Margarita Feliciano, professor emerita in Glendon’s Hispanic Studies Department was named one of ten Hispanic Canadians who really make a difference, at a gala evening at the Toronto Stock Exchange (TSX) on November 18th. Close to six hundred people attended the festive event, launching the second annual "10 Most Influential Hispanic Canadians" awards celebration. Hosted by Scotiabank and the Toronto Stock Exchange, supporting organizations included major Canadian corporations with an interest in Hispanic affairs, such as the Canadian Council for the Americas (CCA), HispanicBusiness.ca, Barrick Gold, Deloitte & Touche, Unilever, Jump TV, IBM, RBC, CIBC, BMO, Watt International, CGI, Torys LLP, Fraser Milner LLP, Mexicana Airlines, and others. The event was also supported by York University, University of Toronto and Canadian Business magazine.
Left: Margarita Feliciano accepts her award
Journalists and executives from the Globe & Mail, Toronto Star, Canadian Business, CBC, FOCAL, Canadian Hispanic Congress, Hispanic Press Association of Canada and five winners from last year's program selected twenty finalists from the pool of thirty-seven nominees. The ten winners were chosen by the attendees at the awards ceremony, with two awards reserved for entrepreneurs and the other eight for other role models.
Nominations for this year's "10 Most Influential Hispanic Canadians" were submitted from across the country and the winners represent a highly educated, fast-growing demographic. Canada's 750,000 Hispanics are the country's third largest minority group and their influence is on the rise. The six hundred people in attendance ranked the finalists and their votes were combined with those of the judges to determine the winners for 2008 (for a list of their names, please see the section below).
"Over the past forty years, the Spanish-speaking community in Canada has progressively become an important presence in the socio-cultural makeup of this country”, said Feliciano. “This, of course, did not happen on its own - it is the result of the effort of many individuals, who have been contributing to the community over the years in many and meaningful ways. I feel deeply honoured to be counted in this group."
Those present at the awards gala were also the first to learn the results of the eagerly awaited Profile of the Hispanic Community in Canada, a report based on the last census conducted by Statistics Canada in 2006 and presented by Rosemary Bender, Director General of StatsCan’s Social and Demographic Branch. This study provides a detailed description of the Hispanic community, including aspects such as country of origin, geographic distribution in Canada, educational and income levels, and labour trends.
Winners of the “10 Most Influential Hispanic Canadians” Awards in 2008 (in alphabetical order):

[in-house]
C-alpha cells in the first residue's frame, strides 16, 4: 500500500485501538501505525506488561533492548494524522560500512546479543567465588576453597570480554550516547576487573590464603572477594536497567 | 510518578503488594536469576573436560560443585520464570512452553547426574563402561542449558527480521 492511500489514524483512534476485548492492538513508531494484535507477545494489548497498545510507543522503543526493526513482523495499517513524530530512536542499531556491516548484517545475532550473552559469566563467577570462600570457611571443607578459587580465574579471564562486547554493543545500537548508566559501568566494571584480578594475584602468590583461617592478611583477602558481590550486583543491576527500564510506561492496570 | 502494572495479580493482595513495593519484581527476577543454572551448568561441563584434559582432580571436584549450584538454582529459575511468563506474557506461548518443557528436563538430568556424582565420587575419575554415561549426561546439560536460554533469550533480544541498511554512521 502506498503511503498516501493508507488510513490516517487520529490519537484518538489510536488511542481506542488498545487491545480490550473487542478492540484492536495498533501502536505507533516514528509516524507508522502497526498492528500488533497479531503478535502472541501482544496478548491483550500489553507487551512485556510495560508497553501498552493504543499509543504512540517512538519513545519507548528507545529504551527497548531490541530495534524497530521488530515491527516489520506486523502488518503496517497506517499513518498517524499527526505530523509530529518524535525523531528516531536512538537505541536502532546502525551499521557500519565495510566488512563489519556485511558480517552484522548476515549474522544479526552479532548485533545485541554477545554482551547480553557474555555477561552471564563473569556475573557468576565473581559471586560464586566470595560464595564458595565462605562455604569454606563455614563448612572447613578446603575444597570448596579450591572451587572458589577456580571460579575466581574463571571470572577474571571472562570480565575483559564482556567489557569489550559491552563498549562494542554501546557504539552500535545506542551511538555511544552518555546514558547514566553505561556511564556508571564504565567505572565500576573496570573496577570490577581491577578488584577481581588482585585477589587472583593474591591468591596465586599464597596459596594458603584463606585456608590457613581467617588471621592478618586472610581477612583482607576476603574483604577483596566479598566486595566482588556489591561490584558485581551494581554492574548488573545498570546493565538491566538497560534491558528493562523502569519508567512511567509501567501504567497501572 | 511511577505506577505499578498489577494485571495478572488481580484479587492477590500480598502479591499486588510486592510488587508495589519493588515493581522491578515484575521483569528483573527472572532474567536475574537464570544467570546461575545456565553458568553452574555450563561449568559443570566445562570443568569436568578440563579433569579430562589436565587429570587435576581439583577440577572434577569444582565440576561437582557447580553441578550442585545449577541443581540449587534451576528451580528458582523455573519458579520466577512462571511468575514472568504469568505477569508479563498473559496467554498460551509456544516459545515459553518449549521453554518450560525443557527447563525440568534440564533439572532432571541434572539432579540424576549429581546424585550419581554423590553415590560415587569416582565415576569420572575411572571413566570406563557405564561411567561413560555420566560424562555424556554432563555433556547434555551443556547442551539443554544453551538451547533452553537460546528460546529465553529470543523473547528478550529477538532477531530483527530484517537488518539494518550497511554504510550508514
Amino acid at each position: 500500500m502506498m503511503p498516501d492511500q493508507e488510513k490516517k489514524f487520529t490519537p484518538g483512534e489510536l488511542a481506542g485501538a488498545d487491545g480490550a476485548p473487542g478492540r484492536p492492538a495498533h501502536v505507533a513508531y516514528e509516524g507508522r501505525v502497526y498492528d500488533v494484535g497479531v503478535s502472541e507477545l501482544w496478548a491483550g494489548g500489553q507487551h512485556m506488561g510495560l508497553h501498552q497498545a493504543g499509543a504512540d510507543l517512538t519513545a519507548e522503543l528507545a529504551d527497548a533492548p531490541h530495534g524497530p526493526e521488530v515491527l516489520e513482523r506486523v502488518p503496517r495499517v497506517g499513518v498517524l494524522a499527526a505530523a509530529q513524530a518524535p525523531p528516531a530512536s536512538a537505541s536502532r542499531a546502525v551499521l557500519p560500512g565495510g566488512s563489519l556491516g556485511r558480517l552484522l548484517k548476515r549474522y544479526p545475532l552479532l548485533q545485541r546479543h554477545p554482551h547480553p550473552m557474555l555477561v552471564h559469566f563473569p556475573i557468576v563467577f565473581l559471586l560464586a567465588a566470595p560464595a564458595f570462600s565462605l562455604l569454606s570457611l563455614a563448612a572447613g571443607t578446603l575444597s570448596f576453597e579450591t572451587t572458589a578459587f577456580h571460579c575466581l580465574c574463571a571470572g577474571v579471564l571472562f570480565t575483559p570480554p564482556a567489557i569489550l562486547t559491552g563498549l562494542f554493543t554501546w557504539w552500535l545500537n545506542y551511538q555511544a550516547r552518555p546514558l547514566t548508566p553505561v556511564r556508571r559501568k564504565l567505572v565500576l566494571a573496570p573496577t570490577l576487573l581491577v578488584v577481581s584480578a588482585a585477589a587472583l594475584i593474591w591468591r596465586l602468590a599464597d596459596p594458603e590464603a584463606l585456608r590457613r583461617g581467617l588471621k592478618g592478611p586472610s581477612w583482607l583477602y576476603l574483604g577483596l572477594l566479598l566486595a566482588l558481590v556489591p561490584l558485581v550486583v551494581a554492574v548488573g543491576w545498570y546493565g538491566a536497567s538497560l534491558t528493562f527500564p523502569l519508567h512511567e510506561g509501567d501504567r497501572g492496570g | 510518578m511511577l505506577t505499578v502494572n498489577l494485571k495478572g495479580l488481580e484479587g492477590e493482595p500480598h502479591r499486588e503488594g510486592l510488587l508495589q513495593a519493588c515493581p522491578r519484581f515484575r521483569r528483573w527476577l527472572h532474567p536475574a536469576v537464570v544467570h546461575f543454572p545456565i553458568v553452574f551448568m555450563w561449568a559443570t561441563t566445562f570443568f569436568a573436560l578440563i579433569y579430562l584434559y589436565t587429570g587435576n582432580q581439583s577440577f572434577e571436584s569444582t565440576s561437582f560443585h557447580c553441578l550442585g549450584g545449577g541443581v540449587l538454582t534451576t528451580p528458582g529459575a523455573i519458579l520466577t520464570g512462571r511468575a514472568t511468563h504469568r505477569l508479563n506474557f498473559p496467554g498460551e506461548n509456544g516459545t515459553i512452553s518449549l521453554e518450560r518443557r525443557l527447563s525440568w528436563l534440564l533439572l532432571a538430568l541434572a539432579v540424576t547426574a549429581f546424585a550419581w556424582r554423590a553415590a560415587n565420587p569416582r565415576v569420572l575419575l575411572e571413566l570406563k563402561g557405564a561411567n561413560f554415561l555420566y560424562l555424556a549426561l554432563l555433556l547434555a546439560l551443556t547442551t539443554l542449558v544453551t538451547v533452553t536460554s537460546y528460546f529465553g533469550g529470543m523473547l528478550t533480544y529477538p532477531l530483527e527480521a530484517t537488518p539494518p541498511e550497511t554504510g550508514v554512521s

Dr. Bernardo Berdichewsky (Ph.D), Research
Johnny Campuzano, Law Enforcement
Esmeralda Enrique, Dance
Margarita Feliciano, Literacy
Mario Guilombo, Human Rights
Oscar A. Jofre Jr., Entrepreneurship
Mario Perez, Entrepreneurship
Hon. Guillermo Rishchynski, Diplomacy
Guillermo Silva-Marin, Opera
Eduardo Urueña, Media
More about Margarita Feliciano
Margarita Feliciano (right) is a poet, critic and literary translator of Italian-Argentinian origin, living in Canada and supporting the Hispanic community since 1969. Her poetry has appeared in numerous publications throughout Europe and North America. Her poetic works were the subject of a doctoral thesis, soon to be published by McGill University. She is professor emerita in Hispanic Studies at York University’s Glendon campus, as well as director of CCIE (Celebración Cultural del Idioma Español), an organization that has promoted the Spanish language, cinema, arts and culture in Canada since 1992.
In 2005, Feliciano founded ANTARES, Canada's first publishing house dedicated to the publication of literary works in Spanish and located on the Glendon campus. To date, she has translated seven books (six on poetry and one on the Hindu religion). Her research focuses on myths, poetry and translation.
Feliciano studied Romance Languages and Literature at the University of California’s Berkeley and Los Angeles campuses, and at the University of Florence in Italy. She has also specialized in Brazilian literature. Feliciano is the former coordinator of Glendon’s Certificate in Spanish/English Translation. A tireless volunteer and advocate for the community, her work includes being the coordinator of the Latin American & Caribbean Studies Program (LACS) and of the Centre for Research on Latin America & the Caribbean (CERLAC) at York University. She is past president of the Literary Translators’ Association of Canada (LTAC), and founding member of INDIGO - a trilingual literary magazine dedicated to promoting Hispanic literary works. Feliciano sits on the Advisory Board of the Mariano Elia Chair of Italo-Canadian Studies and is the organizer of the Stong College Heritage Lecture Series at York University.
Article submitted by Glendon communications officer Marika Kemeny